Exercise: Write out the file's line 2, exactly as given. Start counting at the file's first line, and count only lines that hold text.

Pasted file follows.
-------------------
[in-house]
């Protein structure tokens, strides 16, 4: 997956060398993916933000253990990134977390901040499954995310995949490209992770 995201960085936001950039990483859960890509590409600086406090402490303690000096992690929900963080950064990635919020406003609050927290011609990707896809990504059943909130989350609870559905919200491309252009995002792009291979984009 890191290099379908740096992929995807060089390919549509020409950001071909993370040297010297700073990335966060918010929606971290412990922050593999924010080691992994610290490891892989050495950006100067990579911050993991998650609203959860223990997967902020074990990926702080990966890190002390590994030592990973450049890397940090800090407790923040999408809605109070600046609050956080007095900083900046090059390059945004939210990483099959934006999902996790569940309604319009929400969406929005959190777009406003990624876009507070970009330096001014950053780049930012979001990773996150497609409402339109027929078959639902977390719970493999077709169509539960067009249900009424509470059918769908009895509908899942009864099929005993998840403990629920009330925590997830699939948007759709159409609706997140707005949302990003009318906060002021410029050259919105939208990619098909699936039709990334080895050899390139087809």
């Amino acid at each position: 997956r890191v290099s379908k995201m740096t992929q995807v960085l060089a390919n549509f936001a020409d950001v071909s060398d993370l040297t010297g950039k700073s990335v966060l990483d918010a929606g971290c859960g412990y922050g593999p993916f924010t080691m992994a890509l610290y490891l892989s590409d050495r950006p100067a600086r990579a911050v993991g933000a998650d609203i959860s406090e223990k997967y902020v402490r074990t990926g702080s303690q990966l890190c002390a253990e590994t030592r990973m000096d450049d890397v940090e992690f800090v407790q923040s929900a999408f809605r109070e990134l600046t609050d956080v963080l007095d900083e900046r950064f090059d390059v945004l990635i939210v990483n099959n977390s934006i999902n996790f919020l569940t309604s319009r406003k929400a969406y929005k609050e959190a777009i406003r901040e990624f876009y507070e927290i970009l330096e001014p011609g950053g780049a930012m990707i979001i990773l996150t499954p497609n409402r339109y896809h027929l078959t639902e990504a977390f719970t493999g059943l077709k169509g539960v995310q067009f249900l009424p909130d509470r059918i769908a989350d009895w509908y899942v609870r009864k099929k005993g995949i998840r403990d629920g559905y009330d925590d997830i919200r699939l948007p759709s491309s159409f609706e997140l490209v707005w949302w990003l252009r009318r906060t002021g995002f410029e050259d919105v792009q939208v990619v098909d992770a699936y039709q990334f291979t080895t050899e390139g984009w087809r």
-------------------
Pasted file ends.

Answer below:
């Protein structure tokens, strides 16, 4: 997956060398993916933000253990990134977390901040499954995310995949490209992770 995201960085936001950039990483859960890509590409600086406090402490303690000096992690929900963080950064990635919020406003609050927290011609990707896809990504059943909130989350609870559905919200491309252009995002792009291979984009 890191290099379908740096992929995807060089390919549509020409950001071909993370040297010297700073990335966060918010929606971290412990922050593999924010080691992994610290490891892989050495950006100067990579911050993991998650609203959860223990997967902020074990990926702080990966890190002390590994030592990973450049890397940090800090407790923040999408809605109070600046609050956080007095900083900046090059390059945004939210990483099959934006999902996790569940309604319009929400969406929005959190777009406003990624876009507070970009330096001014950053780049930012979001990773996150497609409402339109027929078959639902977390719970493999077709169509539960067009249900009424509470059918769908009895509908899942009864099929005993998840403990629920009330925590997830699939948007759709159409609706997140707005949302990003009318906060002021410029050259919105939208990619098909699936039709990334080895050899390139087809």